Witness the Miracle of Creation: The Magnetic Monster (1953) Is Irresistible - Page 2
The science in The Magnetic Monster cannot rightfully be categorized as pseudo- or junk science. A better term might be “moronic.” It pretty much nails magnetism, but it’s a little goofy when it comes to radiation (and its effects on humans). In this film, workers and scientists need not be decontaminated after exposure to radiation, few wear protective clothing (what they do wear is pitifully inadequate), and Dr. Stewart, who seems to think he knows everything about everything, handles radioactive material and leaves contaminated sites to go home to his lovely, pregnant (skinny) wife. Once radioactive materials are removed from their containers, the containers test free of radiation--other times there is trace evidence on items it did not touch. But I am not here to bury The Magnetic Monster, I am here to praise it.
All of The Magnetic Monster’s weaknesses are its strengths. The science may be moronic, the screenplay may be paranoid, the treatment may be overly dramatic, but it is the best movie ever made about a potential, man-made black hole emanating from Nova Scotia. The serious-to-the-point-of-somber handling of the story should impart gravitas, but instead lends an air of levity. Undoubtedly, audiences were scared by the story--1953 featured its own brand of paranoia about bombs and radiation poisoning, but from a 2012 perspective it is amusing. Maybe because 2012 is more cynical, or maybe because 1953 was so naïve. Or, all of the above.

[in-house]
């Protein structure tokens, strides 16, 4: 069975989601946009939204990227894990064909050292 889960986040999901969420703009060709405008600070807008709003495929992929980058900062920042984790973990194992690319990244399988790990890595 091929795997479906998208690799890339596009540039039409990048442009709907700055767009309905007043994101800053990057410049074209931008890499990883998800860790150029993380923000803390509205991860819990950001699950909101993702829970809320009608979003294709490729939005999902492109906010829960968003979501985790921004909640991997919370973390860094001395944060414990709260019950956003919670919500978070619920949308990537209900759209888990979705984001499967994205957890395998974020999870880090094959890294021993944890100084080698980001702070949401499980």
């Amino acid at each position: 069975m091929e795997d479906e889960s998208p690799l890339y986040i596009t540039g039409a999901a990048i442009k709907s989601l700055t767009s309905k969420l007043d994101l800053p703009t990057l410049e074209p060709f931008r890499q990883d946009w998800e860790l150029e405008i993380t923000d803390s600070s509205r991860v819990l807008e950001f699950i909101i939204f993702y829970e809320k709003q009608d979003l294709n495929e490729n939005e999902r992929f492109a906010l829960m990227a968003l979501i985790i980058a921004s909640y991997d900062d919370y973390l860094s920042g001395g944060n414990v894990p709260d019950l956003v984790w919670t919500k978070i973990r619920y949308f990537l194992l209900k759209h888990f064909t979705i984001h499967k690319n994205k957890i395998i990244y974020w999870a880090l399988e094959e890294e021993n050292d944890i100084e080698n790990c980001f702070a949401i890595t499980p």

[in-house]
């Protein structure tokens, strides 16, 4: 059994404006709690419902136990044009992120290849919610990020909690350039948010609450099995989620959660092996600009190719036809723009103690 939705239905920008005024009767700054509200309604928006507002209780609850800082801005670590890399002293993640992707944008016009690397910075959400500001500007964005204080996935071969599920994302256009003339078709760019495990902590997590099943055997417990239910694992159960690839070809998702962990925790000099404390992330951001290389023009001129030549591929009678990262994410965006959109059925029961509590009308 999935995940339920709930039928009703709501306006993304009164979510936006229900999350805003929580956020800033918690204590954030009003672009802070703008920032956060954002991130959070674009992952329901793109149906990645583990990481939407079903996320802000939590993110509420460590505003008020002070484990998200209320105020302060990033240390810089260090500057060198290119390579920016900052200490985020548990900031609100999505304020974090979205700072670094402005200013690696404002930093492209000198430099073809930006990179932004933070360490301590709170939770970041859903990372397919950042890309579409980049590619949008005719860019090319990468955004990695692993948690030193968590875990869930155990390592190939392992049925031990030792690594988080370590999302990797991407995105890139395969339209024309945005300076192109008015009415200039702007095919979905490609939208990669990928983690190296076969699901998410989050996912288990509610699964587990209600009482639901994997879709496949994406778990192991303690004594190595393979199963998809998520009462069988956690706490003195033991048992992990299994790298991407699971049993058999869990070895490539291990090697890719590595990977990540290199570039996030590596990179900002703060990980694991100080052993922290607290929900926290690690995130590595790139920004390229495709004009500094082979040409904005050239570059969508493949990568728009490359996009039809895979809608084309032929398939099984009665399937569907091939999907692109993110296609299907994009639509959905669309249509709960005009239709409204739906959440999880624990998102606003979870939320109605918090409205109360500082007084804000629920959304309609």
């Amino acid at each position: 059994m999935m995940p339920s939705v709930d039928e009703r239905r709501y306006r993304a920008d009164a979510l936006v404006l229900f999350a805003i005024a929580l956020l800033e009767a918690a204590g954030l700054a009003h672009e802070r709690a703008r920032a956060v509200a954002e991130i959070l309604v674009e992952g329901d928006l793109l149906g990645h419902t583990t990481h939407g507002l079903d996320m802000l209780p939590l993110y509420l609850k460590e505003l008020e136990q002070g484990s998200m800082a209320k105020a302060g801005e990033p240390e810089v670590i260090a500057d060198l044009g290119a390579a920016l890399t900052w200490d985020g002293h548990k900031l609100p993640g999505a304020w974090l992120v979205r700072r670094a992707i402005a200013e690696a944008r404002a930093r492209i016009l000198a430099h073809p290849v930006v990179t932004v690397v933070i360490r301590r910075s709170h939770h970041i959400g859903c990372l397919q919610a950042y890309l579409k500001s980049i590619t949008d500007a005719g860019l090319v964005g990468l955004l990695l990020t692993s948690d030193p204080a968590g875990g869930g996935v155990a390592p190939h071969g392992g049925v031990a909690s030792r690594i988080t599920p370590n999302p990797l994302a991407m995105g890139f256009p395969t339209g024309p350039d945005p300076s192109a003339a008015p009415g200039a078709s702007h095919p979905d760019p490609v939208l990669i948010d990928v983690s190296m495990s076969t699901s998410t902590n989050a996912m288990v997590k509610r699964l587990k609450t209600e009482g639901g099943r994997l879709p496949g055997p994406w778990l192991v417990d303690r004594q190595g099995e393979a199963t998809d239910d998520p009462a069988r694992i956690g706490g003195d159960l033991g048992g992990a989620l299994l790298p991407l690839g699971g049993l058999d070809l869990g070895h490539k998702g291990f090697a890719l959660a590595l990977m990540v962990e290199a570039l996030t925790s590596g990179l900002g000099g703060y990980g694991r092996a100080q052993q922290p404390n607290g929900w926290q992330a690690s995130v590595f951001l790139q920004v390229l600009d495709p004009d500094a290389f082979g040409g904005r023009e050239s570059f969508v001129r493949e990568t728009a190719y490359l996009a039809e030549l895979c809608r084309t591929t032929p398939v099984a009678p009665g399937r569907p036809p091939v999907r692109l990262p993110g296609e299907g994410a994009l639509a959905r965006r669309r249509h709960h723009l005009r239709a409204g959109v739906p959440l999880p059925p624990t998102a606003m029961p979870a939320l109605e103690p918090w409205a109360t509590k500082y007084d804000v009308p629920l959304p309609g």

The Magnetic Monster is a treat for b-movie fans, and the enjoyment can be amplified incrementally by watching it as the first half of a double feature with Gog. Both Gog and The Magnetic Monster are manufactured on demand when ordered through on-line retailers.